Rigid Insulation Boards

Foam boards—rigid insulation boards—can be used to insulate almost any part of your pole barn, from the roof down to the foundation. They provide good thermal resistance. Foam board insulation sheathing reduces heat conduction through structural elements, such as wood wall girts and roof purlins.

There are some who would feel the best application of these products is to the outside of wall girts and purlins, directly beneath the wall and roof steel. Doing so can create a huge structural problem with pole buildings.

A properly designed pole building utilizes the steel skin to create a diaphragm. The steel skin functions like the shell of a uni-body car or modern jet aircraft.

When rigid insulation boards are applied to the exterior framing, the screws must be ordered appropriately longer to attach the siding or roofing. When the pole building is then subjected to racking loads from wind or seismic forces, the shank of the screw between the steel skin and the underlying wood – which passes through the rigid insulation boards, may bend or break, resulting in a compromise of the building’s structural integrity.

The most common types of materials used in making foam board include foam building insulationpolystyrene, polyisocyanurate (also known as polyiso) and polyurethane.

Molded expanded polystyrene (MEPS) is a closed-cell material which can be molded into many everyday items (think coffee cups and shipping materials), or into large sheets of foam board insulation. MEPS foam board insulation is commonly known as beadboard.

To make beadboard, loose, unexpanded polystyrene beads containing liquid pentane are mixed with a blowing agent and poured into an enclosed container. The mixture is heated to expand the beads many times their original size. The beads are then injected into a mold. Under more heat and pressure, they expand to become foam blocks, which are shaped as needed.

The physical properties of MEPS foam board vary with the type of bead used. It’s manufactured at various densities, depending on the application. Beadboard for roofing materials has to be dense enough to walk on without damage; wall insulation foam boards are several times less dense than roof boards. R-values range from 3.8 to 4.4 per inch of thickness.

MEPS foam board is available with a variety of facings. Since spaces between the foam beads can absorb water, a vapor diffusion retarder is needed if water transmission through the insulation might become a problem. MEPS foam board also is often used as the insulation for structural insulated panels (SIPS) and insulating concrete forms (ICFs).

One of my personal pole buildings, at my home, utilizes rigid insulation boards, ICFs, on 2-1/2 walls of the lowest level.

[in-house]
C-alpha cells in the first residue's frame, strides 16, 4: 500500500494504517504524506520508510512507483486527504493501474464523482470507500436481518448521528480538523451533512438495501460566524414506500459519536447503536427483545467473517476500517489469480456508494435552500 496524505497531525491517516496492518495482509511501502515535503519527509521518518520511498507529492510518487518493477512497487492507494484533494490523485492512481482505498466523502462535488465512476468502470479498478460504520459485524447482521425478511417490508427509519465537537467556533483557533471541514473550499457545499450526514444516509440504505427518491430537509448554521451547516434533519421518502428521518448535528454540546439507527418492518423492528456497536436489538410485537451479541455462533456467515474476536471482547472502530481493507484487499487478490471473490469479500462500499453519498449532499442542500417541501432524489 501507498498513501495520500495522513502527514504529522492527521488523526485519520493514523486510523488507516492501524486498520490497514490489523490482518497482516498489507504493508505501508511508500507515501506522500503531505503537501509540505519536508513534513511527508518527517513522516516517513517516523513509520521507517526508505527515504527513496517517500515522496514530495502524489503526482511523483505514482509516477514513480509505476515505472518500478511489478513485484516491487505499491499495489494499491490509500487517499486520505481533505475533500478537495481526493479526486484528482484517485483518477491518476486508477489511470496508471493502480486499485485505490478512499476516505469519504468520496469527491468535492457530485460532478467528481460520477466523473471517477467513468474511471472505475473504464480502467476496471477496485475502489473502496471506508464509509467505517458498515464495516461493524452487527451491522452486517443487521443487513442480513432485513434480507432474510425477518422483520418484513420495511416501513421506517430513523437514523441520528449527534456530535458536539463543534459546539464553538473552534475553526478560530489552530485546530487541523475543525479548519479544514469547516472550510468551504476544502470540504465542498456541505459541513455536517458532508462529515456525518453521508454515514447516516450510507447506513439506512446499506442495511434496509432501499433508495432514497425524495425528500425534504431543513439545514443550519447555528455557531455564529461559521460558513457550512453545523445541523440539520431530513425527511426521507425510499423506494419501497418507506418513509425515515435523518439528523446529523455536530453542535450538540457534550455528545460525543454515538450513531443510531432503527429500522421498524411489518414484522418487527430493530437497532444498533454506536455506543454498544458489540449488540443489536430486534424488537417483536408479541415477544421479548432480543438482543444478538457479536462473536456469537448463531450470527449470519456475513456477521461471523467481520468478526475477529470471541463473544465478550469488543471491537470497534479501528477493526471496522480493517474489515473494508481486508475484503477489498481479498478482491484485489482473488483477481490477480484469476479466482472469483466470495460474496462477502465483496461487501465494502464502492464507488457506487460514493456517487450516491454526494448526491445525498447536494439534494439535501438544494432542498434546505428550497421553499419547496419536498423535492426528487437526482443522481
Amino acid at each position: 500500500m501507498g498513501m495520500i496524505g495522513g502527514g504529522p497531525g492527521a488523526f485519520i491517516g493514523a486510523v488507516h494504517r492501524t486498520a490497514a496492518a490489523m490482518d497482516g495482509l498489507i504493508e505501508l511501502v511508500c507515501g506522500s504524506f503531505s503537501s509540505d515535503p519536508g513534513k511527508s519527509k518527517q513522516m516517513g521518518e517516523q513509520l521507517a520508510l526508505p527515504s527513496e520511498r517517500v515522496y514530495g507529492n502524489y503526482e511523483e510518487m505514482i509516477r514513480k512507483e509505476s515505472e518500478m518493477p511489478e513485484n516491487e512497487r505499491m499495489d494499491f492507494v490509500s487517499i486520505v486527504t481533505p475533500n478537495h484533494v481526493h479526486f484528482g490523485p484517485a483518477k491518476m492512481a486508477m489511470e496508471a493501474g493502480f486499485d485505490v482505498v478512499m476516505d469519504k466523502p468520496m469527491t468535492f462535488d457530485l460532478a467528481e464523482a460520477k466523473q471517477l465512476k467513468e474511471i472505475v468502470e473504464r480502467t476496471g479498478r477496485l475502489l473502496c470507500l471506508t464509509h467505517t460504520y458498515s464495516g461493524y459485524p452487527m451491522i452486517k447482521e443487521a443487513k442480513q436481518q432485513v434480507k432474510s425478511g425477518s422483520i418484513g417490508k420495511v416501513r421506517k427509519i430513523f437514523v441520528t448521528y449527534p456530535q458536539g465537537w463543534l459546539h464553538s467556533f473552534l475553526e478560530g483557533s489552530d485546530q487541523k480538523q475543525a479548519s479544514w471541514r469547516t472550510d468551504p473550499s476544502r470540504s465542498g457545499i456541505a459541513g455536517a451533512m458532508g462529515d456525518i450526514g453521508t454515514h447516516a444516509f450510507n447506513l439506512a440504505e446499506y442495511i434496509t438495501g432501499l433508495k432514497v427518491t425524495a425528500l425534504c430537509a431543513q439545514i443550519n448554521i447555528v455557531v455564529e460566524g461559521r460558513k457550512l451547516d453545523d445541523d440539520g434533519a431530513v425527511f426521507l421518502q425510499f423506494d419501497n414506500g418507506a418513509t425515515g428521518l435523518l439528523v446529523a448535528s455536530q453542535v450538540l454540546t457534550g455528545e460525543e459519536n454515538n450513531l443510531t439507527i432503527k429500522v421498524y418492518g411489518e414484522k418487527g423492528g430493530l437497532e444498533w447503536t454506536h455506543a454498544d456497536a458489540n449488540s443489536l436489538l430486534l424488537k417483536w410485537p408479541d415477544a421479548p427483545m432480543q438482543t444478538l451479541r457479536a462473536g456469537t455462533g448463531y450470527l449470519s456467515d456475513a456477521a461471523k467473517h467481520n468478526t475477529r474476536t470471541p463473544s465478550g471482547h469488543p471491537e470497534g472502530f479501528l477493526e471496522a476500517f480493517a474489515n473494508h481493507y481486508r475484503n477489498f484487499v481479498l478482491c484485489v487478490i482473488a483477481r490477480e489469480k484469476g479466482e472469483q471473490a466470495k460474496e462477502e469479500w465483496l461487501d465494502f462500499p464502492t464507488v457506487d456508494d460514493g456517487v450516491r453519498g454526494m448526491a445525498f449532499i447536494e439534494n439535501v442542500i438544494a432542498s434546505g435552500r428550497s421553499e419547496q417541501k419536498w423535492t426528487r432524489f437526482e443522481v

Extruded expanded polystyrene (XEPS) is a closed-cell foam insulation similar to MEPS. To make it, the polystyrene pellets are mixed with various chemicals to liquefy them. A blowing agent is then injected into the mixture, forming gas bubbles. The foaming, thick liquid is then forced through a shaping die. When cooled, the panel is cut as required.

XEPS is more expensive than MEPS. Like MEPS, the R-value depends upon the density of the material and is generally about R-5 per inch. It’s also much more consistent in density and has a higher compressive strength than MEPS, making it better suited for use on roofs or for wall panels. Extruded polystyrene also has excellent resistance to moisture absorption.

Like MEPS, XEPS is available with a variety of facings and is also often used as the insulation for SIPs and ICFs.

Polyiso and polyurethane are very similar, closed-cell foam insulation materials. Because both materials offer high R-values {R 5.6 to R 8} per inch of thickness, a thinner foam board can be used to achieve the required thermal resistance. This can be an advantage in limited space applications.

Polyiso foam board insulation is available in a variety of compressive strengths. Compressive strength refers to the ability of a rigid foam board to resist deformation and maintain its shape when subjected to a force or load. Also, polyiso remains stable over a wide temperature range, making it good as roofing insulation. When used with a laminated aluminum foil facing, polyiso foam board provides an effective moisture or vapor barrier. These foam boards can also be used to make SIPs.

The maximum performance of rigid insulation boards depends heavily on proper installation. If you want to install it yourself, obtain and carefully follow instructions and safety precautions from the manufacturer. Also check local building and fire codes to see if it’s allowable to use foam board insulation in your new pole building. If so, are there any special requirements for using it?

Hold these thoughts until tomorrow – and I will delve into how to use foam board in foundations, using a fire barrier and a whole lot more more.  Stay tuned!